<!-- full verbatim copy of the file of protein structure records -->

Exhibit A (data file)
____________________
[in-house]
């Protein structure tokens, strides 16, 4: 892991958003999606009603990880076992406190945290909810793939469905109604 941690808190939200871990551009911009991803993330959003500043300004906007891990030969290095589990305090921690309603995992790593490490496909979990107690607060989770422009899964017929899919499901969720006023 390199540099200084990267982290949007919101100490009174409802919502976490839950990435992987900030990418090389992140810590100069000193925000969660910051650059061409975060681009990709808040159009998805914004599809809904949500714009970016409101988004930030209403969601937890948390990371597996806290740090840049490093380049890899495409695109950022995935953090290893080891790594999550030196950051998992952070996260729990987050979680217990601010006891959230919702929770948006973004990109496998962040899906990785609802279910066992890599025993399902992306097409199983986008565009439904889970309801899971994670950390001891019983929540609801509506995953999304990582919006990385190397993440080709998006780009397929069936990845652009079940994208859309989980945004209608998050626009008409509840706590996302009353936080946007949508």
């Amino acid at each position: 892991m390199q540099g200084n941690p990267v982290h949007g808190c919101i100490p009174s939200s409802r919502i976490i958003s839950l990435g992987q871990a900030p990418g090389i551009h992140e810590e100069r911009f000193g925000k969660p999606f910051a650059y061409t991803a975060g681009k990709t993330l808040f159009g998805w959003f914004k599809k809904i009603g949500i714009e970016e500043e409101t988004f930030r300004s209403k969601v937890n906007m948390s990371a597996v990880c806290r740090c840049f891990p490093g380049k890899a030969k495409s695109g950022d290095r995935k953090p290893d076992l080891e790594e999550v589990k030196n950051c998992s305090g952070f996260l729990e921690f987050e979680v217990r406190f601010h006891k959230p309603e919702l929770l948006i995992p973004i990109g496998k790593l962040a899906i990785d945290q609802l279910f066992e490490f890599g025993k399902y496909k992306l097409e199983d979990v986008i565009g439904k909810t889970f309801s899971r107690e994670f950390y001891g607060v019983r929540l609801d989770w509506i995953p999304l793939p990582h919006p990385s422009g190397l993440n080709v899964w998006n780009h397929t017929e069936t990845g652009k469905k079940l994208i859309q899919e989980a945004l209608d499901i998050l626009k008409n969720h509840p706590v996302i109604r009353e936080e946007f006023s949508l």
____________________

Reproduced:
[in-house]
């Protein structure tokens, strides 16, 4: 892991958003999606009603990880076992406190945290909810793939469905109604 941690808190939200871990551009911009991803993330959003500043300004906007891990030969290095589990305090921690309603995992790593490490496909979990107690607060989770422009899964017929899919499901969720006023 390199540099200084990267982290949007919101100490009174409802919502976490839950990435992987900030990418090389992140810590100069000193925000969660910051650059061409975060681009990709808040159009998805914004599809809904949500714009970016409101988004930030209403969601937890948390990371597996806290740090840049490093380049890899495409695109950022995935953090290893080891790594999550030196950051998992952070996260729990987050979680217990601010006891959230919702929770948006973004990109496998962040899906990785609802279910066992890599025993399902992306097409199983986008565009439904889970309801899971994670950390001891019983929540609801509506995953999304990582919006990385190397993440080709998006780009397929069936990845652009079940994208859309989980945004209608998050626009008409509840706590996302009353936080946007949508």
């Amino acid at each position: 892991m390199q540099g200084n941690p990267v982290h949007g808190c919101i100490p009174s939200s409802r919502i976490i958003s839950l990435g992987q871990a900030p990418g090389i551009h992140e810590e100069r911009f000193g925000k969660p999606f910051a650059y061409t991803a975060g681009k990709t993330l808040f159009g998805w959003f914004k599809k809904i009603g949500i714009e970016e500043e409101t988004f930030r300004s209403k969601v937890n906007m948390s990371a597996v990880c806290r740090c840049f891990p490093g380049k890899a030969k495409s695109g950022d290095r995935k953090p290893d076992l080891e790594e999550v589990k030196n950051c998992s305090g952070f996260l729990e921690f987050e979680v217990r406190f601010h006891k959230p309603e919702l929770l948006i995992p973004i990109g496998k790593l962040a899906i990785d945290q609802l279910f066992e490490f890599g025993k399902y496909k992306l097409e199983d979990v986008i565009g439904k909810t889970f309801s899971r107690e994670f950390y001891g607060v019983r929540l609801d989770w509506i995953p999304l793939p990582h919006p990385s422009g190397l993440n080709v899964w998006n780009h397929t017929e069936t990845g652009k469905k079940l994208i859309q899919e989980a945004l209608d499901i998050l626009k008409n969720h509840p706590v996302i109604r009353e936080e946007f006023s949508l």